I arrived at the studio at 11:30 a.m. and introduced myself to Higa-san. As we talked about my involvement in the Yomitan community, she took notes and developed questions to ask me during the program. I basically repeated our conversation during the actual broadcast, so we already knew what we were going to talk about based on that pre-interview.

After introducing myself on the program and talking about my background — from Wahiawä, graduated from UH, came to Okinawa with the U.S. Air Force in 1994, met Keiko and got married, moved to Nagahama in 1999 — Higa-san asked me to talk about my life in Nagahama. I talked about my visits to the Nagahama Kouminkan (community center) from time to time to talk story over coffee with the kucho (area chief) and other neighbors who hang out there. I also talked about the Nagahama Kariyushi Kai moai (tanomoshi, or pooled savings) group that I was a member of from about 2000 to 2008. I mentioned that 17 of us used the money we saved to go on a four-day, three-night trip to Hokkaidö in December 2003.

Higa-san also asked me about some of the similarities between Hawai‘i and Okinawa, so I talked about how we both were once independent kingdoms that were subsequently overthrown and how our island lifestyles are so similar. If you were listening in, you probably heard us chat about wearing shima zoris . . . slippahz! When she asked me about other languages I speak besides Japanese, I said that English is my native language, that I studied Japanese at UH for two years and that I also speak Pidgin English. I had to explain that Pidgin is basically English mixed with words from Hawai‘i’s other immigrant groups with a grammar all its own.

I took my purple (Hawai‘i) Yomitan Club book to the studio to show Higa-san during the pre-interview. I’m glad I did, because she included that in our interview. I was able to talk about the club; its president Gwen Fujie and her uncle, the former Yomitan mayor; the T-shirts the club printed and then discussed the contents of the book, which showed how connected the Yomitan Club members are to their culture and roots from afar.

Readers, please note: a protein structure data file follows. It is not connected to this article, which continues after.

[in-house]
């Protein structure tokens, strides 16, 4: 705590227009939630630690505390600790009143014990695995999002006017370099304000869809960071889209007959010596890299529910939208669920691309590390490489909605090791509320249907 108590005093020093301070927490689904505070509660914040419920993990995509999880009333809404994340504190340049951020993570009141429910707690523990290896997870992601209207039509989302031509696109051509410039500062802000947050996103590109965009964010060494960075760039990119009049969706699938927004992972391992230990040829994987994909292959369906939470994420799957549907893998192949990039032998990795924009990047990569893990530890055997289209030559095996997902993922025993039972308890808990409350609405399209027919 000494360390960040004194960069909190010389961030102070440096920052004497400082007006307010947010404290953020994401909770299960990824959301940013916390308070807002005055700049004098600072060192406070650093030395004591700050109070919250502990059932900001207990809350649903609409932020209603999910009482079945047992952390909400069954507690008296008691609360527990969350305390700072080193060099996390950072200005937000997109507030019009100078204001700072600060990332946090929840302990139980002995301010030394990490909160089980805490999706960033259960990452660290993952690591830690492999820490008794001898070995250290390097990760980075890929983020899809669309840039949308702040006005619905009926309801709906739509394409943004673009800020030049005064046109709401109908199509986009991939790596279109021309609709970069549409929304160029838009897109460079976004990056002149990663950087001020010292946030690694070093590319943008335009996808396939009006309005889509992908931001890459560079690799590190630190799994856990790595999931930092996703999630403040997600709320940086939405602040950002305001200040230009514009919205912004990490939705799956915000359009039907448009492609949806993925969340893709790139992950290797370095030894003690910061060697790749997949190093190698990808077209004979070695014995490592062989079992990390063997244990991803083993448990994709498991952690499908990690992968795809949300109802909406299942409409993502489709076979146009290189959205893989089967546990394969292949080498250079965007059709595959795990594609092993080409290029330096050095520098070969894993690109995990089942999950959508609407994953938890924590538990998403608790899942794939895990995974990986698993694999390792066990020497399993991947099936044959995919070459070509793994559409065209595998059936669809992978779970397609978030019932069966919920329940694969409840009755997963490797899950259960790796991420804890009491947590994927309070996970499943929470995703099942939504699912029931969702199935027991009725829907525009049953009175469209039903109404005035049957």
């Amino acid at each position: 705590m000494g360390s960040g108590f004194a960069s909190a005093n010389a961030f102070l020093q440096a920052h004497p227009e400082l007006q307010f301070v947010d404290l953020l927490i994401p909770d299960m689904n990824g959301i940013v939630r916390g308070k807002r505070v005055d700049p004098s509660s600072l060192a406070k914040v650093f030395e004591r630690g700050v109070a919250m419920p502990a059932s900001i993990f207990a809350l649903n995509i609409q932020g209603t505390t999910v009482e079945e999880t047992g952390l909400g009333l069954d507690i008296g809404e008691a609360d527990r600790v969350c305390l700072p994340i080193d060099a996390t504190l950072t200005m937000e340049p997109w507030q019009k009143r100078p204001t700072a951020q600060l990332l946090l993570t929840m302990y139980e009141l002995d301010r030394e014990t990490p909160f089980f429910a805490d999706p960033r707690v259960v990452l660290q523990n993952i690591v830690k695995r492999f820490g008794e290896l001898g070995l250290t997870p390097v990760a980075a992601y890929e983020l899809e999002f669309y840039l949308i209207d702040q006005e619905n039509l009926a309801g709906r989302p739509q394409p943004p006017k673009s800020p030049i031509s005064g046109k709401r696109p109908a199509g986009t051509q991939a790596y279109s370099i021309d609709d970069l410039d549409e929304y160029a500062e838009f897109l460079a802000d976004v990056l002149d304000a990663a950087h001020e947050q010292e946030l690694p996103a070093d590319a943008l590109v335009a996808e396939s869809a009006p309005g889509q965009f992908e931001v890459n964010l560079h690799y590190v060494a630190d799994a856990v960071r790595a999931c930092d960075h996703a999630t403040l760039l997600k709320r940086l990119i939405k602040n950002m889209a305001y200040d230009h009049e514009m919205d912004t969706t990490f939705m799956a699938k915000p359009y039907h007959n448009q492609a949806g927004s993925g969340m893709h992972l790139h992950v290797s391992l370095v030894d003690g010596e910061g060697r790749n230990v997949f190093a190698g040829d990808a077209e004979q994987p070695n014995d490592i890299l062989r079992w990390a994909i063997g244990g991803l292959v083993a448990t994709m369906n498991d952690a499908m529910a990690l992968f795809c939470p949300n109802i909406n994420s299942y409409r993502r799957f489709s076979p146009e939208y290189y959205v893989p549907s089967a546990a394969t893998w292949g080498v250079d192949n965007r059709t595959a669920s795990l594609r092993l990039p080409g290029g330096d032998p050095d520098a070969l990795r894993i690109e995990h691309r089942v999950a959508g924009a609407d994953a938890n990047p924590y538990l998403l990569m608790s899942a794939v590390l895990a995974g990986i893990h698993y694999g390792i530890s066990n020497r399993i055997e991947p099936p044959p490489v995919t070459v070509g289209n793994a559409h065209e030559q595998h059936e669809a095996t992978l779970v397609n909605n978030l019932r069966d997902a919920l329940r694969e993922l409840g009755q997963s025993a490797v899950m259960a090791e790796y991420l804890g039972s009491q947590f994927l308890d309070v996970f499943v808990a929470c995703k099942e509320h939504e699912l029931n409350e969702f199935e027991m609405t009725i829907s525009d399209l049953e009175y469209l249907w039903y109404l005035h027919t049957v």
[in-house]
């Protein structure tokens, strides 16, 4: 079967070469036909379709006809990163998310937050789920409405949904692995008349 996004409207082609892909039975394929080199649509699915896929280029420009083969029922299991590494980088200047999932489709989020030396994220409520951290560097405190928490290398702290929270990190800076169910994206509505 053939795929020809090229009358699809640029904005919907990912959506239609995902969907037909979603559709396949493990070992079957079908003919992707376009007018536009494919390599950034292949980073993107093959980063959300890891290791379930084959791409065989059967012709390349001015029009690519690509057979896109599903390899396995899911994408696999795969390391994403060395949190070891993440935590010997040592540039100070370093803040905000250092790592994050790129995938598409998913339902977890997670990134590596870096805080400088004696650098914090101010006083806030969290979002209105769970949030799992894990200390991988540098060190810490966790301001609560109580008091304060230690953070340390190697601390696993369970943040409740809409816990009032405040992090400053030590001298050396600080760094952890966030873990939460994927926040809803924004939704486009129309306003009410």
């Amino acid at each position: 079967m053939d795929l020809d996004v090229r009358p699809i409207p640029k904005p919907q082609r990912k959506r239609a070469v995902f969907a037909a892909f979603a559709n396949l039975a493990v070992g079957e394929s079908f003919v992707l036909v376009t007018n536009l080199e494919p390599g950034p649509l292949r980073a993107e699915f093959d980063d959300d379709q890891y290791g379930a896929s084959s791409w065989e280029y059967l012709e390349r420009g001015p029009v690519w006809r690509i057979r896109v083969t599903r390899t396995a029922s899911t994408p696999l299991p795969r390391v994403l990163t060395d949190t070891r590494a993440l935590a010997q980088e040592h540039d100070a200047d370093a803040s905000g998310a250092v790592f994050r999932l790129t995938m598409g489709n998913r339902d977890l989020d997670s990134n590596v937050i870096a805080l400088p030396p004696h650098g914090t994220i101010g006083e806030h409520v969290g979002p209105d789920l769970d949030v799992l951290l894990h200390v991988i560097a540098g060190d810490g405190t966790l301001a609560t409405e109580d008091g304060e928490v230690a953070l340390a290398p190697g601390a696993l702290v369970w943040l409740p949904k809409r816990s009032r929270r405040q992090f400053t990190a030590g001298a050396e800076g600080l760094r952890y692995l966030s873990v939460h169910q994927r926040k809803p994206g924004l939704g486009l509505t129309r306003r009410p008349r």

I stated several times during the program that I enjoy living in Yomitan because of the sense of community I feel here and because everyone is very kind and looks out for each other. I also mentioned that Yomitan is quite a bit like my hometown of Wahiawä — laid back and country-like with pineapple and sugar cane fields at one time. Yomitan is my home away from home. I ended the program by repeating what a beautiful community Yomitan is and encouraging those with roots here to learn about their culture, connect with their relatives and to visit.

Higa-san also asked me about my favorite Uchinaaguchi (Okinawan language) word, which caught me off-guard. My good friend Kinjo-san from the Yomitan pottery village near my house is one of my main sources of Uchinaaguchi language learning — I think he’s the one who told me that I am an “Uchinaa Muukuu,” which, translated, means “son-in-law,” but is used to describe a non-ethnic Okinawan man who has been adopted or accepted (mukouyoshi) into the Okinawan family.

Earlier in the radio program, I had introduced myself as having roots in Hiroshima and not having any Okinawan ties from my Sewake family. I like this phrase — Uchinaa Muukuu — because it’s Okinawan language and sounds cool. It’s kind of unique to my situation, so I use it as my identity here in Okinawa. There aren’t many people who marry into an Okinawan family and stay here, so it’s a phrase that isn’t used as often as other words, like churashima (beautiful island) and churaumi (beautiful ocean), etc.

Colin Sewake is a keiki o ka ‘äina from Wahiawä, O‘ahu, who was assigned to Kadena Air Base in Okinawa in December 1994 to fulfill his U.S. Air Force ROTC commitment. He met his future wife, Keiko, within a month and decided to make Okinawa his permanent home. Colin retired from the Air Force and, recently from the Air Force Reserves. He now works as a customer service representative for Hotel Sun Palace Kyuyokan in Naha. Colin and Keiko have two teenaged children and make their home in Yomitan.